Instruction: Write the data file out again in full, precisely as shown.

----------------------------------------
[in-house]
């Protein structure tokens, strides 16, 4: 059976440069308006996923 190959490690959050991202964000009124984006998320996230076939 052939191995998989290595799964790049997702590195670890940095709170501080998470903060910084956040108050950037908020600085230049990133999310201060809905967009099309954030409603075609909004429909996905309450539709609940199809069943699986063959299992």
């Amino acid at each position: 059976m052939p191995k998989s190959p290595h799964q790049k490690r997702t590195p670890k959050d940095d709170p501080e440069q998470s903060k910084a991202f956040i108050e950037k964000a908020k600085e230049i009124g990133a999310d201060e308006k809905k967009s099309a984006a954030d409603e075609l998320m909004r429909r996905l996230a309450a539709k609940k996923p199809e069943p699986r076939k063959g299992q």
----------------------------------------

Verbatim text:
[in-house]
């Protein structure tokens, strides 16, 4: 059976440069308006996923 190959490690959050991202964000009124984006998320996230076939 052939191995998989290595799964790049997702590195670890940095709170501080998470903060910084956040108050950037908020600085230049990133999310201060809905967009099309954030409603075609909004429909996905309450539709609940199809069943699986063959299992």
């Amino acid at each position: 059976m052939p191995k998989s190959p290595h799964q790049k490690r997702t590195p670890k959050d940095d709170p501080e440069q998470s903060k910084a991202f956040i108050e950037k964000a908020k600085e230049i009124g990133a999310d201060e308006k809905k967009s099309a984006a954030d409603e075609l998320m909004r429909r996905l996230a309450a539709k609940k996923p199809e069943p699986r076939k063959g299992q």